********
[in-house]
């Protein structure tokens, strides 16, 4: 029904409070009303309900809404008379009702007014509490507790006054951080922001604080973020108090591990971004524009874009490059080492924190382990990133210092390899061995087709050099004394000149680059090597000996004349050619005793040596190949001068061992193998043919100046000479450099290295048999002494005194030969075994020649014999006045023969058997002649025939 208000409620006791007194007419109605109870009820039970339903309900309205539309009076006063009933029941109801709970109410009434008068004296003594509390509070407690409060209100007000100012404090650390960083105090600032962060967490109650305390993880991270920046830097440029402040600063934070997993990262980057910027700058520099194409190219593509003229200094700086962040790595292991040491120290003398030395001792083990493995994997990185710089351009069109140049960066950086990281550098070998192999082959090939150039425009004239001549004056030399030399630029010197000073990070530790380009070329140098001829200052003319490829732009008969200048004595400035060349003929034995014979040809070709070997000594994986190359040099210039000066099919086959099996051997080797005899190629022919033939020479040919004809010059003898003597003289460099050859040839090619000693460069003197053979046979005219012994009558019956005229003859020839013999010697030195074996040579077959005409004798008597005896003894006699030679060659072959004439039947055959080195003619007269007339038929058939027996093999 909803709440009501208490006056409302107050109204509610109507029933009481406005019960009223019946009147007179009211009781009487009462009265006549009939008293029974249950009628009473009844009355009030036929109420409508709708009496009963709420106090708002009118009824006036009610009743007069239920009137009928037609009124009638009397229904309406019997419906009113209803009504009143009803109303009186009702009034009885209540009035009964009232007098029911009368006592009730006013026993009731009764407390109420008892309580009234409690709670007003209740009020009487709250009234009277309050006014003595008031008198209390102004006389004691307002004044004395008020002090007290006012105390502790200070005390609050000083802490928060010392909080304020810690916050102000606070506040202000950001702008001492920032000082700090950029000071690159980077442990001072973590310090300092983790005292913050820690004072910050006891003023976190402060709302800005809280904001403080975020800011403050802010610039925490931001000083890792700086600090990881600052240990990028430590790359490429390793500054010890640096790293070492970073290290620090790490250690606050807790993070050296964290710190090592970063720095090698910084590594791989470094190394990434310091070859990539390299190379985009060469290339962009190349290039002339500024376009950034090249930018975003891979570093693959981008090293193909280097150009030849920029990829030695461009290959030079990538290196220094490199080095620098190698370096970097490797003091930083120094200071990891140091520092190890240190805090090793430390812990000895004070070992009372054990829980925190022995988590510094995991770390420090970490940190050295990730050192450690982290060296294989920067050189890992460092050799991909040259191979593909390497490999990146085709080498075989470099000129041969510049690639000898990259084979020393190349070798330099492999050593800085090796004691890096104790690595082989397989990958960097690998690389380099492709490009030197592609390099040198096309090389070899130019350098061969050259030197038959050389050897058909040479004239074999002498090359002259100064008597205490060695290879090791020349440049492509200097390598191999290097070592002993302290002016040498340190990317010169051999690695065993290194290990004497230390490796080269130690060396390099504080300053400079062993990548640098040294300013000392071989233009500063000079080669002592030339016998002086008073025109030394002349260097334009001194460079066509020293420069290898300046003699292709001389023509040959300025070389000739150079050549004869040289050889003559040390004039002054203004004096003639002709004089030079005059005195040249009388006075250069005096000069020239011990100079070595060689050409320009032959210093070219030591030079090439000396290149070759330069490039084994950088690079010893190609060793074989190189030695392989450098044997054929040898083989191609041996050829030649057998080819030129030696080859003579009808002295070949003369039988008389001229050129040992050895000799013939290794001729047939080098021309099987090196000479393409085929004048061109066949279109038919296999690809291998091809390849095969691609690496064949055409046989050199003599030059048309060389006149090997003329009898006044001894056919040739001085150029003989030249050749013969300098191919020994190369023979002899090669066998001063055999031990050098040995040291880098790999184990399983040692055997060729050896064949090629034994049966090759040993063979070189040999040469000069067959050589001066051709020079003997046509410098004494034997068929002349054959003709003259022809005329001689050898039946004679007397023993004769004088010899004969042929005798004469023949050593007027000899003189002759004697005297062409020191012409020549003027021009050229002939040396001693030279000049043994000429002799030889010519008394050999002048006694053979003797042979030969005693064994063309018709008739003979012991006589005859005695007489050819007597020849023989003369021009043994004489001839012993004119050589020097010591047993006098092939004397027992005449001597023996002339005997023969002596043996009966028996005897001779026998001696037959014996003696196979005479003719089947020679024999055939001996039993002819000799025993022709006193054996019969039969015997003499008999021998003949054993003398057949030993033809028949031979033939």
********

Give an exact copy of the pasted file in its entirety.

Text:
[in-house]
């Protein structure tokens, strides 16, 4: 029904409070009303309900809404008379009702007014509490507790006054951080922001604080973020108090591990971004524009874009490059080492924190382990990133210092390899061995087709050099004394000149680059090597000996004349050619005793040596190949001068061992193998043919100046000479450099290295048999002494005194030969075994020649014999006045023969058997002649025939 208000409620006791007194007419109605109870009820039970339903309900309205539309009076006063009933029941109801709970109410009434008068004296003594509390509070407690409060209100007000100012404090650390960083105090600032962060967490109650305390993880991270920046830097440029402040600063934070997993990262980057910027700058520099194409190219593509003229200094700086962040790595292991040491120290003398030395001792083990493995994997990185710089351009069109140049960066950086990281550098070998192999082959090939150039425009004239001549004056030399030399630029010197000073990070530790380009070329140098001829200052003319490829732009008969200048004595400035060349003929034995014979040809070709070997000594994986190359040099210039000066099919086959099996051997080797005899190629022919033939020479040919004809010059003898003597003289460099050859040839090619000693460069003197053979046979005219012994009558019956005229003859020839013999010697030195074996040579077959005409004798008597005896003894006699030679060659072959004439039947055959080195003619007269007339038929058939027996093999 909803709440009501208490006056409302107050109204509610109507029933009481406005019960009223019946009147007179009211009781009487009462009265006549009939008293029974249950009628009473009844009355009030036929109420409508709708009496009963709420106090708002009118009824006036009610009743007069239920009137009928037609009124009638009397229904309406019997419906009113209803009504009143009803109303009186009702009034009885209540009035009964009232007098029911009368006592009730006013026993009731009764407390109420008892309580009234409690709670007003209740009020009487709250009234009277309050006014003595008031008198209390102004006389004691307002004044004395008020002090007290006012105390502790200070005390609050000083802490928060010392909080304020810690916050102000606070506040202000950001702008001492920032000082700090950029000071690159980077442990001072973590310090300092983790005292913050820690004072910050006891003023976190402060709302800005809280904001403080975020800011403050802010610039925490931001000083890792700086600090990881600052240990990028430590790359490429390793500054010890640096790293070492970073290290620090790490250690606050807790993070050296964290710190090592970063720095090698910084590594791989470094190394990434310091070859990539390299190379985009060469290339962009190349290039002339500024376009950034090249930018975003891979570093693959981008090293193909280097150009030849920029990829030695461009290959030079990538290196220094490199080095620098190698370096970097490797003091930083120094200071990891140091520092190890240190805090090793430390812990000895004070070992009372054990829980925190022995988590510094995991770390420090970490940190050295990730050192450690982290060296294989920067050189890992460092050799991909040259191979593909390497490999990146085709080498075989470099000129041969510049690639000898990259084979020393190349070798330099492999050593800085090796004691890096104790690595082989397989990958960097690998690389380099492709490009030197592609390099040198096309090389070899130019350098061969050259030197038959050389050897058909040479004239074999002498090359002259100064008597205490060695290879090791020349440049492509200097390598191999290097070592002993302290002016040498340190990317010169051999690695065993290194290990004497230390490796080269130690060396390099504080300053400079062993990548640098040294300013000392071989233009500063000079080669002592030339016998002086008073025109030394002349260097334009001194460079066509020293420069290898300046003699292709001389023509040959300025070389000739150079050549004869040289050889003559040390004039002054203004004096003639002709004089030079005059005195040249009388006075250069005096000069020239011990100079070595060689050409320009032959210093070219030591030079090439000396290149070759330069490039084994950088690079010893190609060793074989190189030695392989450098044997054929040898083989191609041996050829030649057998080819030129030696080859003579009808002295070949003369039988008389001229050129040992050895000799013939290794001729047939080098021309099987090196000479393409085929004048061109066949279109038919296999690809291998091809390849095969691609690496064949055409046989050199003599030059048309060389006149090997003329009898006044001894056919040739001085150029003989030249050749013969300098191919020994190369023979002899090669066998001063055999031990050098040995040291880098790999184990399983040692055997060729050896064949090629034994049966090759040993063979070189040999040469000069067959050589001066051709020079003997046509410098004494034997068929002349054959003709003259022809005329001689050898039946004679007397023993004769004088010899004969042929005798004469023949050593007027000899003189002759004697005297062409020191012409020549003027021009050229002939040396001693030279000049043994000429002799030889010519008394050999002048006694053979003797042979030969005693064994063309018709008739003979012991006589005859005695007489050819007597020849023989003369021009043994004489001839012993004119050589020097010591047993006098092939004397027992005449001597023996002339005997023969002596043996009966028996005897001779026998001696037959014996003696196979005479003719089947020679024999055939001996039993002819000799025993022709006193054996019969039969015997003499008999021998003949054993003398057949030993033809028949031979033939």